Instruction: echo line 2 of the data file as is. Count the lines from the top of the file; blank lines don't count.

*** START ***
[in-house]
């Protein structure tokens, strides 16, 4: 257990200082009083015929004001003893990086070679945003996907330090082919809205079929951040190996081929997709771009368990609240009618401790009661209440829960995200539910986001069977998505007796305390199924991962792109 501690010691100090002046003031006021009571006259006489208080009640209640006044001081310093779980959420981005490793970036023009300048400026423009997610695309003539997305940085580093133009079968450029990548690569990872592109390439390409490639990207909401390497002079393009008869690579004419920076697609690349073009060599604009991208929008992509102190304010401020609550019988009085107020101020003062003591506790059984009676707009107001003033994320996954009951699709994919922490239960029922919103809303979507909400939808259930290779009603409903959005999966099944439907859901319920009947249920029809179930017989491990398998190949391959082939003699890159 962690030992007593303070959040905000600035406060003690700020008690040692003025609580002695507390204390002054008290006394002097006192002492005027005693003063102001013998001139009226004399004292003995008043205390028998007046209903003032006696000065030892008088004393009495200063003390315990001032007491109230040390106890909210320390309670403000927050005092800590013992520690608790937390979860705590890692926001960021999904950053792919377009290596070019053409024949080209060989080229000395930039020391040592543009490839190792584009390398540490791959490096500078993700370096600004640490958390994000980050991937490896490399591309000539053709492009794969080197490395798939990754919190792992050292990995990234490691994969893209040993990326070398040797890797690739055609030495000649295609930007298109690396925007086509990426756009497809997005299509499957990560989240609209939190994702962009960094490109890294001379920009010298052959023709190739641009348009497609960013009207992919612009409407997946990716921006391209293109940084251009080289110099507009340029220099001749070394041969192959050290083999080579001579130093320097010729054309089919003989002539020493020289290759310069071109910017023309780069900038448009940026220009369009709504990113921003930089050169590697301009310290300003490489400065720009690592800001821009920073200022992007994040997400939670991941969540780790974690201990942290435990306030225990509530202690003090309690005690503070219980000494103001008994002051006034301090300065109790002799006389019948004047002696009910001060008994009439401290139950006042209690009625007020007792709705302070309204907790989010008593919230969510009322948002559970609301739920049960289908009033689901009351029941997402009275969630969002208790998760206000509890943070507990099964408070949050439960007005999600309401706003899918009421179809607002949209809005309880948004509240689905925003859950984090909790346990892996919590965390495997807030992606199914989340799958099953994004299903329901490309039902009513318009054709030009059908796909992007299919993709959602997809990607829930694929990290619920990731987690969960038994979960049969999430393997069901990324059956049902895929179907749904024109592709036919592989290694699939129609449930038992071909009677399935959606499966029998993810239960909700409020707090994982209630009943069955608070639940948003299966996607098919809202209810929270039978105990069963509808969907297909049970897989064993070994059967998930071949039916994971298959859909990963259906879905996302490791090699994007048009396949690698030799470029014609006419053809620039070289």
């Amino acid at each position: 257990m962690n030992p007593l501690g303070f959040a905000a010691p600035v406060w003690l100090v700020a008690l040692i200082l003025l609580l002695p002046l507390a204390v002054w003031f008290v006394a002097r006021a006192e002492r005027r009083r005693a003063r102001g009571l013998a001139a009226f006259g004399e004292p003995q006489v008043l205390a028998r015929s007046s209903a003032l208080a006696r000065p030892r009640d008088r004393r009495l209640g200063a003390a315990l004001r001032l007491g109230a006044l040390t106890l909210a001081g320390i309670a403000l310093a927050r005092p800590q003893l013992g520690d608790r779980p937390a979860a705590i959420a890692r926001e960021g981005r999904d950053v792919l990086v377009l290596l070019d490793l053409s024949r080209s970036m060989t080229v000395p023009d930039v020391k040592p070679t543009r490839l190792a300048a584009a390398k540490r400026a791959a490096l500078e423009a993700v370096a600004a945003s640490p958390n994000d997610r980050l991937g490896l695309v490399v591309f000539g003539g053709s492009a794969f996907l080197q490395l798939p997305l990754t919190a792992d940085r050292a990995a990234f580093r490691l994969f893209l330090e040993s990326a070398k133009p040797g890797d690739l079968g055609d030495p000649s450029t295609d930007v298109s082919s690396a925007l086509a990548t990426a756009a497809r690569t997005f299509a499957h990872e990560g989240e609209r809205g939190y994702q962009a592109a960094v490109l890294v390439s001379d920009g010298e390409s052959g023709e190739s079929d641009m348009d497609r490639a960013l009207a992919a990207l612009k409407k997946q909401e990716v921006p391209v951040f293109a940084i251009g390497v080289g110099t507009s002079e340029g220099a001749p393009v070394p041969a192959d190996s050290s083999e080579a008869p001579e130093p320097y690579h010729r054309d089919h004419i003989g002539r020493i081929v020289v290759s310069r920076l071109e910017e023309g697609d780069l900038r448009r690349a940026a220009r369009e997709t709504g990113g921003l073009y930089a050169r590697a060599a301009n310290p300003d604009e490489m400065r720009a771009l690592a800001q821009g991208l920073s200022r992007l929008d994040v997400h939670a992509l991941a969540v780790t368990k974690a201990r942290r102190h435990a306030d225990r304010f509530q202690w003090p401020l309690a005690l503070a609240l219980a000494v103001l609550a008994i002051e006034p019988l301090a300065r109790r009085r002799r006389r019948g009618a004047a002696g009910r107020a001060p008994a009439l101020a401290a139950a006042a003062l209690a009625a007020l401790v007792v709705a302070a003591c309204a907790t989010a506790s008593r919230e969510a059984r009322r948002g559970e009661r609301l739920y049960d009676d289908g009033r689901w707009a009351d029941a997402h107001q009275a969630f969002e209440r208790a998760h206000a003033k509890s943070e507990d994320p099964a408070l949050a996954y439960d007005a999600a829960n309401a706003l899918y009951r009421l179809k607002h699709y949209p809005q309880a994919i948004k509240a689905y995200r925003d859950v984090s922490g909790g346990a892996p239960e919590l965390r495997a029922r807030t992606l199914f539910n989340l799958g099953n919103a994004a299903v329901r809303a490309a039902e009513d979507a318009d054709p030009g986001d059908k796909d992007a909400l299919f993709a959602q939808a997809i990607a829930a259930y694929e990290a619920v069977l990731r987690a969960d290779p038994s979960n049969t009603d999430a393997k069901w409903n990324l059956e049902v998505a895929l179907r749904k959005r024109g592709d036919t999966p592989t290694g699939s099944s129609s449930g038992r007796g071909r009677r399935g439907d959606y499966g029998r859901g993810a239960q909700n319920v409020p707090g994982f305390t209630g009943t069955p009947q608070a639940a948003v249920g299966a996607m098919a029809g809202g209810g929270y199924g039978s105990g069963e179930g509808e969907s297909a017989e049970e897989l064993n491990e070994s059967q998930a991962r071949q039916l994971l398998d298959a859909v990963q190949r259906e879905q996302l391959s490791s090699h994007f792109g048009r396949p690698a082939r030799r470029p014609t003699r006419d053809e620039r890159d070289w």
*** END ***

């Protein structure tokens, strides 16, 4: 257990200082009083015929004001003893990086070679945003996907330090082919809205079929951040190996081929997709771009368990609240009618401790009661209440829960995200539910986001069977998505007796305390199924991962792109 501690010691100090002046003031006021009571006259006489208080009640209640006044001081310093779980959420981005490793970036023009300048400026423009997610695309003539997305940085580093133009079968450029990548690569990872592109390439390409490639990207909401390497002079393009008869690579004419920076697609690349073009060599604009991208929008992509102190304010401020609550019988009085107020101020003062003591506790059984009676707009107001003033994320996954009951699709994919922490239960029922919103809303979507909400939808259930290779009603409903959005999966099944439907859901319920009947249920029809179930017989491990398998190949391959082939003699890159 962690030992007593303070959040905000600035406060003690700020008690040692003025609580002695507390204390002054008290006394002097006192002492005027005693003063102001013998001139009226004399004292003995008043205390028998007046209903003032006696000065030892008088004393009495200063003390315990001032007491109230040390106890909210320390309670403000927050005092800590013992520690608790937390979860705590890692926001960021999904950053792919377009290596070019053409024949080209060989080229000395930039020391040592543009490839190792584009390398540490791959490096500078993700370096600004640490958390994000980050991937490896490399591309000539053709492009794969080197490395798939990754919190792992050292990995990234490691994969893209040993990326070398040797890797690739055609030495000649295609930007298109690396925007086509990426756009497809997005299509499957990560989240609209939190994702962009960094490109890294001379920009010298052959023709190739641009348009497609960013009207992919612009409407997946990716921006391209293109940084251009080289110099507009340029220099001749070394041969192959050290083999080579001579130093320097010729054309089919003989002539020493020289290759310069071109910017023309780069900038448009940026220009369009709504990113921003930089050169590697301009310290300003490489400065720009690592800001821009920073200022992007994040997400939670991941969540780790974690201990942290435990306030225990509530202690003090309690005690503070219980000494103001008994002051006034301090300065109790002799006389019948004047002696009910001060008994009439401290139950006042209690009625007020007792709705302070309204907790989010008593919230969510009322948002559970609301739920049960289908009033689901009351029941997402009275969630969002208790998760206000509890943070507990099964408070949050439960007005999600309401706003899918009421179809607002949209809005309880948004509240689905925003859950984090909790346990892996919590965390495997807030992606199914989340799958099953994004299903329901490309039902009513318009054709030009059908796909992007299919993709959602997809990607829930694929990290619920990731987690969960038994979960049969999430393997069901990324059956049902895929179907749904024109592709036919592989290694699939129609449930038992071909009677399935959606499966029998993810239960909700409020707090994982209630009943069955608070639940948003299966996607098919809202209810929270039978105990069963509808969907297909049970897989064993070994059967998930071949039916994971298959859909990963259906879905996302490791090699994007048009396949690698030799470029014609006419053809620039070289």